Cedigaz, the international association for natural gas, released a new study called “LNG in transportation” that looks into the prospects for LNG as fuel as well as market drivers, perspectives, existing and planned infrastructure.
LNG as a potential transport fuel, especially in shipping and trucking, is attracting considerable interest. This is mainly a reflection of the price advantage of LNG over oil based fuels, especially in the US where the shale gas revolution has driven gas prices to record lows. In the marine sector, the reinforcement of emissions regulations will force ship-owners to move to less polluting fuels or technology and LNG has a number of advantages over other compliance solutions. However, the development of LNG as a transport fuel faces a number of challenges and will have to go hand in hand with the development of fuelling infrastructure.
The study finds that the greatest potential is seen in road transport, were annual demand is projected to reach 96 million tons per year (mtpa) in 2035 in CEDIGAZ’ base scenario while demand in the marine sector could grow to an estimated 77 mtpa. The rail sector could add another 6 mtpa to global demand.
“Use of LNG in land transport will be largely limited to heavy duty vehicles (HDV) and will essentially be driven by the difference between the price of diesel and that of LNG,” stands in the study. In contrast with the marine sector, environmental legislation is unlikely to play a major role. However, the cost advantage of LNG relative to diesel currently provides a strong economic incentive in the trucking industry. With the world’s largest inland goods transport market and an already well developed LNG supply infrastructure, China has a huge potential and should represent almost half of the global market in 2035. LNG should also carve out a significant market share in the US, Europe and the rest of Asia.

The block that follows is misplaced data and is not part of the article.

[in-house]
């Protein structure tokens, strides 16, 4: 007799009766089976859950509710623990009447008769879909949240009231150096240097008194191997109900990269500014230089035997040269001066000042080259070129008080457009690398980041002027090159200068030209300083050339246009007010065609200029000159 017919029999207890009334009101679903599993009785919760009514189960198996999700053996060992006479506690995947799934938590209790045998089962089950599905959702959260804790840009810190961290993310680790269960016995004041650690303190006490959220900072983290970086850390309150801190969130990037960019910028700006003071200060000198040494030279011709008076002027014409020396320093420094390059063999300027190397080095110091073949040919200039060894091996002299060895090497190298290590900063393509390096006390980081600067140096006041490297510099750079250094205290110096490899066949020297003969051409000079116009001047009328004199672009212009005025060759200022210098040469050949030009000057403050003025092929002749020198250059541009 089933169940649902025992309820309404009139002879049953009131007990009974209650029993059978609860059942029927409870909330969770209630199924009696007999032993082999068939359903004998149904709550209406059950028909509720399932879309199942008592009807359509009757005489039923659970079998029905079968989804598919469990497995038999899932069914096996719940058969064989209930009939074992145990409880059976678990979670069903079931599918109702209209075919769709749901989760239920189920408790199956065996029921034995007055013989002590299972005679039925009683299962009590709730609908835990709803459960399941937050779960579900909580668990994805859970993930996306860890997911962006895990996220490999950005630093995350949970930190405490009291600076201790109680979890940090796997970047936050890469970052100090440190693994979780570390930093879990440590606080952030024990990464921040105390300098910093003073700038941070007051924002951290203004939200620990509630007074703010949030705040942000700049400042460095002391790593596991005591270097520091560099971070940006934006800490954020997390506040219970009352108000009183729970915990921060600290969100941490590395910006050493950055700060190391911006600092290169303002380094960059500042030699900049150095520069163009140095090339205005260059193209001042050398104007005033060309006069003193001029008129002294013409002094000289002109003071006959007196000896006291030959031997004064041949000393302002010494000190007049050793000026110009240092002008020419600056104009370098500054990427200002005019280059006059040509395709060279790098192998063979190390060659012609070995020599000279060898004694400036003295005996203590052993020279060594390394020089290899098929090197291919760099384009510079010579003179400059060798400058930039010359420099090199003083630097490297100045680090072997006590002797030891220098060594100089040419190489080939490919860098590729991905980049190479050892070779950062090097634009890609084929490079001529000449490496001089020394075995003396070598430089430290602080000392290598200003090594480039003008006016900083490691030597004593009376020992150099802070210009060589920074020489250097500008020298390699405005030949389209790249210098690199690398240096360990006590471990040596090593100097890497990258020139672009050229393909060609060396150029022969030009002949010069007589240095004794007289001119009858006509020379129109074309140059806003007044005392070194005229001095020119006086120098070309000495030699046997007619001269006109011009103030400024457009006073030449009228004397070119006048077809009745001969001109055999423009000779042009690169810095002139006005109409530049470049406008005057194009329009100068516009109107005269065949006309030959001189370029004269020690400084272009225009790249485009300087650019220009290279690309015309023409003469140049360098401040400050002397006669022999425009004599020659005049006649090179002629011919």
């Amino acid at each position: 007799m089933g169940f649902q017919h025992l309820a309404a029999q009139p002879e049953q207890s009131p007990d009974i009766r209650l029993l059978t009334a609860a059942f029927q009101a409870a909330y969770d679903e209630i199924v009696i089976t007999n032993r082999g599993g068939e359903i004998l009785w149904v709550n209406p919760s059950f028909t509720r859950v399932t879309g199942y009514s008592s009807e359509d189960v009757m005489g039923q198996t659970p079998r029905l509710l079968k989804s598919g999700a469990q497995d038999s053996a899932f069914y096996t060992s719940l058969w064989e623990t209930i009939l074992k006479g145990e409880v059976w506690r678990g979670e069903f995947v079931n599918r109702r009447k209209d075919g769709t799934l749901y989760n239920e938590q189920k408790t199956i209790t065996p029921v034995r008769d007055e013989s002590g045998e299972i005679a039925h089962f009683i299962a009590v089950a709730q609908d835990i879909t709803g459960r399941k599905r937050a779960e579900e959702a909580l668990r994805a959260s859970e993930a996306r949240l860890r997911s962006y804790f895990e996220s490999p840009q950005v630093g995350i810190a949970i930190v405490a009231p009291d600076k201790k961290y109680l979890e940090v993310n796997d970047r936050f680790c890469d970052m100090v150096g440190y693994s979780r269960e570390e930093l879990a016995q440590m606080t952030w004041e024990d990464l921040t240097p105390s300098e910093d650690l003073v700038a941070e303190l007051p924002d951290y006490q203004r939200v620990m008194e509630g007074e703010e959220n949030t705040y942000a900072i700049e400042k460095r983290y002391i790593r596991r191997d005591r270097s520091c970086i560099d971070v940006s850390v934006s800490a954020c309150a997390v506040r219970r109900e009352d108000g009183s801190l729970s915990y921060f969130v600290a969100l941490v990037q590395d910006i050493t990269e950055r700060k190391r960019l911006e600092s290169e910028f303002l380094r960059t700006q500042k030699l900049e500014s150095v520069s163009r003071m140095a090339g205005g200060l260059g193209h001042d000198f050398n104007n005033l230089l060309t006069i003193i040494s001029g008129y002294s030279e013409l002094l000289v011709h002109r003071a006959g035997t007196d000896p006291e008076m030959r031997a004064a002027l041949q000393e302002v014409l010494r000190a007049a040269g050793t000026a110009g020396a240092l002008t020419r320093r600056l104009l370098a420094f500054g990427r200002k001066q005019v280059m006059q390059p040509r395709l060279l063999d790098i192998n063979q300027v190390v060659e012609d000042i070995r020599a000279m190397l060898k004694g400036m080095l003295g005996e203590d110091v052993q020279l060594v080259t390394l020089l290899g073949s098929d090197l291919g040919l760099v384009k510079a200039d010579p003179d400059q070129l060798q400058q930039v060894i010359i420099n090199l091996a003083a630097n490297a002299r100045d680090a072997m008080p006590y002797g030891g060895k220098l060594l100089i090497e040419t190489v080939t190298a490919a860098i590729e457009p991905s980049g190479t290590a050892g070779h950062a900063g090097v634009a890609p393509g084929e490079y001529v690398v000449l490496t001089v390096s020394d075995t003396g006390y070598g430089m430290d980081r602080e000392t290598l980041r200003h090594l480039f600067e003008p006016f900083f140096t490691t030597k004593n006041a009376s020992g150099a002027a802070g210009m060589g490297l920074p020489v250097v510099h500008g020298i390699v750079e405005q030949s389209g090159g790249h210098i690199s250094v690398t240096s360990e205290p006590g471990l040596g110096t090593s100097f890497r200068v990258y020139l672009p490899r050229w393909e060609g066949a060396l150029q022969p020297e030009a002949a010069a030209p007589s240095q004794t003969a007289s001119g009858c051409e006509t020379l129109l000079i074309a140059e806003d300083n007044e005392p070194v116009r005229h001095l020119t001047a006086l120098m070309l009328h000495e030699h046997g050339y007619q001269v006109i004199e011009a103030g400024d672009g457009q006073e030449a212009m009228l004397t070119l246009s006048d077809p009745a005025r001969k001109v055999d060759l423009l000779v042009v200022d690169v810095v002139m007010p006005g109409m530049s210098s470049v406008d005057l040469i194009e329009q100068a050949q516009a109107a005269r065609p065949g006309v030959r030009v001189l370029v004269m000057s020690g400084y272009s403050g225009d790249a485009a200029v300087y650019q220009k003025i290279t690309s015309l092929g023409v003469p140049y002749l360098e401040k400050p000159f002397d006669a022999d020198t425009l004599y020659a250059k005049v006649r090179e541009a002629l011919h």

“There is little doubt that the use of LNG as a fuel will grow in the marine sector, though the rate and pace of growth will be highly dependent on the timing and geographical scope of emissions restrictions set out in the MARPOL treaty. Compliance with the new emissions limits will require either: to switch to cleaner but more expensive oil-based fuels, to implement costly flue gas treatment technologies, or to switch to LNG. Economic analysis taking into account all relevant factors shows LNG to be a very attractive solution when compared to other compliance solutions,” study shows.
The study also shows that rail has a relatively low share of energy consumption in the transport sector. In addition, the potential for LNG in the rail sector is likely to be most evident in countries with high levels of long haul freight and low level of penetration of electric powered traction in the freight sector, conditions found in relatively few countries.
LNG World News Staff, September 29, 2014